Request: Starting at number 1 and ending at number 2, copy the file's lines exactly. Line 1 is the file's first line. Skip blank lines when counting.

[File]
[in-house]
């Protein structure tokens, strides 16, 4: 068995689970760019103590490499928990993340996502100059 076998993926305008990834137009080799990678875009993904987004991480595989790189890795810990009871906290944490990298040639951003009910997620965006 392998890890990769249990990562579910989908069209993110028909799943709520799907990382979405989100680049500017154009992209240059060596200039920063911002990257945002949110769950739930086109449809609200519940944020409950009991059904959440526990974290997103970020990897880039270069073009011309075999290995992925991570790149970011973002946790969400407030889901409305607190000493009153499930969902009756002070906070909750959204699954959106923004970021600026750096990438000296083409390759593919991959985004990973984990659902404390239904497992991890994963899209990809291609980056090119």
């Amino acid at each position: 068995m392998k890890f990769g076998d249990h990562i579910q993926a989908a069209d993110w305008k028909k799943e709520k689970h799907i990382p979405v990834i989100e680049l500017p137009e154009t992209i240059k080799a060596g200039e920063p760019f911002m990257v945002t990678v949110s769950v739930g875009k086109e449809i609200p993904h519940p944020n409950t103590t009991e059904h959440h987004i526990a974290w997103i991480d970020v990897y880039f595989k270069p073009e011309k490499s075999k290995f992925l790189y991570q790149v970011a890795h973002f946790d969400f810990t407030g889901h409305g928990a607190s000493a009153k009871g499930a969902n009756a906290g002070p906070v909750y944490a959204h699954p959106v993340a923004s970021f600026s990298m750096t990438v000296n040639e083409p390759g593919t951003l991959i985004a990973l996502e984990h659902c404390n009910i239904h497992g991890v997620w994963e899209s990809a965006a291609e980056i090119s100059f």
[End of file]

[in-house]
């Protein structure tokens, strides 16, 4: 068995689970760019103590490499928990993340996502100059 076998993926305008990834137009080799990678875009993904987004991480595989790189890795810990009871906290944490990298040639951003009910997620965006 392998890890990769249990990562579910989908069209993110028909799943709520799907990382979405989100680049500017154009992209240059060596200039920063911002990257945002949110769950739930086109449809609200519940944020409950009991059904959440526990974290997103970020990897880039270069073009011309075999290995992925991570790149970011973002946790969400407030889901409305607190000493009153499930969902009756002070906070909750959204699954959106923004970021600026750096990438000296083409390759593919991959985004990973984990659902404390239904497992991890994963899209990809291609980056090119």